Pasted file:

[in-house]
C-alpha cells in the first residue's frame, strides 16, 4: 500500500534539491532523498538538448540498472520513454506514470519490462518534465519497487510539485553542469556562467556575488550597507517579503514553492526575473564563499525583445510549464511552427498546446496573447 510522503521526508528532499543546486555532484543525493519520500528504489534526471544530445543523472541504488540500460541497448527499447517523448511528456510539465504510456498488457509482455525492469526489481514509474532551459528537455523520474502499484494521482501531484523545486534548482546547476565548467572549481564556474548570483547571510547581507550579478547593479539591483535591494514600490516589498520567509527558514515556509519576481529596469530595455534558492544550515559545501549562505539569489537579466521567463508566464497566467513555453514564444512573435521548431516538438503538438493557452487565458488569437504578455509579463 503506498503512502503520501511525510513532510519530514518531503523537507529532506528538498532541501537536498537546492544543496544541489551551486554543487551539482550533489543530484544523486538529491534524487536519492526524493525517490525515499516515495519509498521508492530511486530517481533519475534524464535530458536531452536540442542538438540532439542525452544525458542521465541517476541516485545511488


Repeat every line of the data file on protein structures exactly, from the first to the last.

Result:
[in-house]
C-alpha cells in the first residue's frame, strides 16, 4: 500500500534539491532523498538538448540498472520513454506514470519490462518534465519497487510539485553542469556562467556575488550597507517579503514553492526575473564563499525583445510549464511552427498546446496573447 510522503521526508528532499543546486555532484543525493519520500528504489534526471544530445543523472541504488540500460541497448527499447517523448511528456510539465504510456498488457509482455525492469526489481514509474532551459528537455523520474502499484494521482501531484523545486534548482546547476565548467572549481564556474548570483547571510547581507550579478547593479539591483535591494514600490516589498520567509527558514515556509519576481529596469530595455534558492544550515559545501549562505539569489537579466521567463508566464497566467513555453514564444512573435521548431516538438503538438493557452487565458488569437504578455509579463 503506498503512502503520501511525510513532510519530514518531503523537507529532506528538498532541501537536498537546492544543496544541489551551486554543487551539482550533489543530484544523486538529491534524487536519492526524493525517490525515499516515495519509498521508492530511486530517481533519475534524464535530458536531452536540442542538438540532439542525452544525458542521465541517476541516485545511488